wherein, when the vent is in the constricted state, the position and configuration of the side panel permits positive pressure to be exerted against the side panel to generate force to quickly open the vent from the constricted state to the open state when the vent strap has been released.
2. The airbag assembly of claim 1, wherein the cushion membrane lacks a fixed vent.
3. The airbag assembly of claim 1, wherein the vent strap is coupled only to the release device and the rim of the vent.
4. The airbag assembly of claim 1, wherein, when the vent is in the constricted state, the side panel is approximately flush with the cushion membrane.
5. The airbag assembly of claim 1, wherein the vent strap comprises a portion that is releasably coupled to the release device.
6. The airbag assembly of claim 1, wherein the vent strap comprises a portion disposed between two layers of the side panel near the rim such that the strap at least partially circumnavigates the side panel and in the constricted state, the strap gathers the rim of the side panel.
7. The airbag assembly of claim 1, wherein the rim aperture has a diameter of about 15 mm when vent is in the constricted state.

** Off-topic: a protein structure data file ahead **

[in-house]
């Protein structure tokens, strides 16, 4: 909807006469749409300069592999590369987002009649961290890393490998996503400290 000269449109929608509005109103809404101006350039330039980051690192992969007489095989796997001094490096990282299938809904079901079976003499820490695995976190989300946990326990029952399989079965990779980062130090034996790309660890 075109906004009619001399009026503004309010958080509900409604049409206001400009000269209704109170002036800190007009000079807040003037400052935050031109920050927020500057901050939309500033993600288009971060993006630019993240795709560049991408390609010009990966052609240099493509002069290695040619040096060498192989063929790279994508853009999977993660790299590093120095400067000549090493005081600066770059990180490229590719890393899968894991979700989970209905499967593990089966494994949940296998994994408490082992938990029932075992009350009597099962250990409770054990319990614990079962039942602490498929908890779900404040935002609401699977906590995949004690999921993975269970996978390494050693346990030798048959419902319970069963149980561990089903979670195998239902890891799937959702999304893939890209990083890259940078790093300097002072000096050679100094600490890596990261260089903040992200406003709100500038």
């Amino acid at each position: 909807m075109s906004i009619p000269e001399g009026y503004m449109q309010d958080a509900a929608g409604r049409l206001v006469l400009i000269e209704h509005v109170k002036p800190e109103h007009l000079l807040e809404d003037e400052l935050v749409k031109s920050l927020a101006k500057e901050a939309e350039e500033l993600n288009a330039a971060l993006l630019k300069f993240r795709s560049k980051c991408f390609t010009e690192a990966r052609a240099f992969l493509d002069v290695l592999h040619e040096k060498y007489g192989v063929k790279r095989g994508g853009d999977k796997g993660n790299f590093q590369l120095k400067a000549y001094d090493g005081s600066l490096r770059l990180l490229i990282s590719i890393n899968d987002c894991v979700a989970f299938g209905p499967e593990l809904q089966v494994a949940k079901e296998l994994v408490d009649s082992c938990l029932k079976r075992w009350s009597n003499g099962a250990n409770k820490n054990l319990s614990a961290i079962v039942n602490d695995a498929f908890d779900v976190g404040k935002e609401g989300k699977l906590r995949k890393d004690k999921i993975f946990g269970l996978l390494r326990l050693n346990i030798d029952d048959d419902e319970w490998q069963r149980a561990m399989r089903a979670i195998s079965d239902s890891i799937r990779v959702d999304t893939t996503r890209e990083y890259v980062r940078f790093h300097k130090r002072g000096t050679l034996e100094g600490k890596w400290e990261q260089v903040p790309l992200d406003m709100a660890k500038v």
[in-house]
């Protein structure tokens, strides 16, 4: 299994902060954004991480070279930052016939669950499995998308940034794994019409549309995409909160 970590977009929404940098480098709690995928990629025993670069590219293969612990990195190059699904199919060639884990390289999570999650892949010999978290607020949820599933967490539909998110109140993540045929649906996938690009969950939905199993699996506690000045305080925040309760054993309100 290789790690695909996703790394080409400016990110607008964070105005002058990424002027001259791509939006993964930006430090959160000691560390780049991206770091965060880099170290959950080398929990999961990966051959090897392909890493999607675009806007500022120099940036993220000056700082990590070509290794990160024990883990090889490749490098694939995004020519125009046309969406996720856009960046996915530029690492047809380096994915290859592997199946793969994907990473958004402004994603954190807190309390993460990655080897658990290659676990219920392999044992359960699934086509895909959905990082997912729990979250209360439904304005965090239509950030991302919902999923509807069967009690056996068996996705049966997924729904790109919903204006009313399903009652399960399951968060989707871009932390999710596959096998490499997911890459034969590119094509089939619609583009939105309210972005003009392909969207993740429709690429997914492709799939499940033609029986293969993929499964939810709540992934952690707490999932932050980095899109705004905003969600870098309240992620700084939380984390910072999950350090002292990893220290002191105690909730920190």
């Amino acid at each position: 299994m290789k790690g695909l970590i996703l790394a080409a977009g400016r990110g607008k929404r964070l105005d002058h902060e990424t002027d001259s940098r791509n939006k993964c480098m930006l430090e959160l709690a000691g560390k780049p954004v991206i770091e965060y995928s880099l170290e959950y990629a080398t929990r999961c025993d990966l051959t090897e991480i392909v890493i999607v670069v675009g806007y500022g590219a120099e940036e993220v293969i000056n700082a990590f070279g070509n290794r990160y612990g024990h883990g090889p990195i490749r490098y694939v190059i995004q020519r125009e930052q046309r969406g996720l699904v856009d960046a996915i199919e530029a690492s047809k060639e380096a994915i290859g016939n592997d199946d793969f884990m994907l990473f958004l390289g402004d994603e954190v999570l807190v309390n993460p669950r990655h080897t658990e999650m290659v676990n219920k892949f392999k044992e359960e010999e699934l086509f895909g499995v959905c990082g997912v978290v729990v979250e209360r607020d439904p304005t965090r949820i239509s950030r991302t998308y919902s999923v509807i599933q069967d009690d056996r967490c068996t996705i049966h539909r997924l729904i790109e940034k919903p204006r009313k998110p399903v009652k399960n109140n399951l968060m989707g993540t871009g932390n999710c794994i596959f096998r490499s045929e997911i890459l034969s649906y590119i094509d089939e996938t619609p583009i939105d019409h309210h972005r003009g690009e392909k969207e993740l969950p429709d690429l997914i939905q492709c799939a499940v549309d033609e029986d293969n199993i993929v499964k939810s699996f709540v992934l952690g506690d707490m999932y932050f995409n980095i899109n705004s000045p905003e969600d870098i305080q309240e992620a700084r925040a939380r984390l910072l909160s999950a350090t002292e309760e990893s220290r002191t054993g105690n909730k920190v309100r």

8. The airbag assembly of claim 1, wherein the base aperture has a diameter that is approximately equal to the rim diameter.
9. The airbag assembly of claim 1, wherein the side panel has a height that is about half of the diameter of the base aperture.
10. An airbag assembly comprising:
a cushion membrane that defines an interior of an inflatable airbag cushion, wherein the membrane is coupled to a housing,
wherein the cushion comprises at least one vent that is configured to vent inflation gas out of the interior of the cushion;
wherein the vent comprises a side panel comprising a base portion and a rim,
wherein the base portion is coupled to the cushion membrane and defines a base aperture, and
wherein the rim is opposite from the base portion and defines a rim aperture;
a release device coupled adjacent to the housing, wherein the release device is configured to be activated via an electronic signal that communicates a predetermined condition; and,
a vent strap coupled to the rim of the vent and extending to and coupled to the release device such that the vent strap can transmit tension generated by inflation gas pressing on the cushion membrane to the vent and such that the tension can be released via the release device;
wherein the assembly is configured such that the vent is initially in a constricted state upon deployment of the cushion, and then based on detection of the predetermined condition, the vent either remains constricted or the vent strap is released by the release device such that vent is pushed to extend outside of and away from the cushion to be in an open state;
wherein the inflatable airbag cushion is fully inflated when the vent is in the constricted state and in the open state but becomes less firm when the vent is in the open state;
wherein the vent strap extends around the rim of the vent such that, when the vent is in the constricted state, the side panel is cinched and the rim is gathered towards itself,